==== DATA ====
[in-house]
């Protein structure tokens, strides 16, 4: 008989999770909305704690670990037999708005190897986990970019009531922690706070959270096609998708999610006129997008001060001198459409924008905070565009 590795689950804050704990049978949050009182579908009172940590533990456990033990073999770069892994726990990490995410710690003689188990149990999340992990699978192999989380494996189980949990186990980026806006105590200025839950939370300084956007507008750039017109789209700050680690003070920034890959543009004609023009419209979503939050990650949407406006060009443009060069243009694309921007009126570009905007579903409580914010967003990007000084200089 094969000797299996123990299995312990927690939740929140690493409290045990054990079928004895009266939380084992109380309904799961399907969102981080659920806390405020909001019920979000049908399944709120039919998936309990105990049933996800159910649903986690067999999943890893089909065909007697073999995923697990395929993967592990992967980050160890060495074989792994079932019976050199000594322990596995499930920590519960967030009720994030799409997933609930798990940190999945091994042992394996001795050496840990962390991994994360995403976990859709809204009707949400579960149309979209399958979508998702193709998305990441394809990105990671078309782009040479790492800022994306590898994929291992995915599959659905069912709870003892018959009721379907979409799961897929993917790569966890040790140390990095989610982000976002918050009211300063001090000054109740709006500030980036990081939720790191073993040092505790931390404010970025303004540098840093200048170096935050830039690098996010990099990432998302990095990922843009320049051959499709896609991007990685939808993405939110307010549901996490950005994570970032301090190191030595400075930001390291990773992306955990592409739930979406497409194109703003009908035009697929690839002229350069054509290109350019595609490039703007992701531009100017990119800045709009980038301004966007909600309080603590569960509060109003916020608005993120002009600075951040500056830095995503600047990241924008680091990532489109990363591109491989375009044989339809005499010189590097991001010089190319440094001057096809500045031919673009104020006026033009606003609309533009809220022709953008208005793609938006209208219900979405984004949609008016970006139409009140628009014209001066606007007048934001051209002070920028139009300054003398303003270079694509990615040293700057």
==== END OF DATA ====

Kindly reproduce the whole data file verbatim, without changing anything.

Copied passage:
[in-house]
């Protein structure tokens, strides 16, 4: 008989999770909305704690670990037999708005190897986990970019009531922690706070959270096609998708999610006129997008001060001198459409924008905070565009 590795689950804050704990049978949050009182579908009172940590533990456990033990073999770069892994726990990490995410710690003689188990149990999340992990699978192999989380494996189980949990186990980026806006105590200025839950939370300084956007507008750039017109789209700050680690003070920034890959543009004609023009419209979503939050990650949407406006060009443009060069243009694309921007009126570009905007579903409580914010967003990007000084200089 094969000797299996123990299995312990927690939740929140690493409290045990054990079928004895009266939380084992109380309904799961399907969102981080659920806390405020909001019920979000049908399944709120039919998936309990105990049933996800159910649903986690067999999943890893089909065909007697073999995923697990395929993967592990992967980050160890060495074989792994079932019976050199000594322990596995499930920590519960967030009720994030799409997933609930798990940190999945091994042992394996001795050496840990962390991994994360995403976990859709809204009707949400579960149309979209399958979508998702193709998305990441394809990105990671078309782009040479790492800022994306590898994929291992995915599959659905069912709870003892018959009721379907979409799961897929993917790569966890040790140390990095989610982000976002918050009211300063001090000054109740709006500030980036990081939720790191073993040092505790931390404010970025303004540098840093200048170096935050830039690098996010990099990432998302990095990922843009320049051959499709896609991007990685939808993405939110307010549901996490950005994570970032301090190191030595400075930001390291990773992306955990592409739930979406497409194109703003009908035009697929690839002229350069054509290109350019595609490039703007992701531009100017990119800045709009980038301004966007909600309080603590569960509060109003916020608005993120002009600075951040500056830095995503600047990241924008680091990532489109990363591109491989375009044989339809005499010189590097991001010089190319440094001057096809500045031919673009104020006026033009606003609309533009809220022709953008208005793609938006209208219900979405984004949609008016970006139409009140628009014209001066606007007048934001051209002070920028139009300054003398303003270079694509990615040293700057």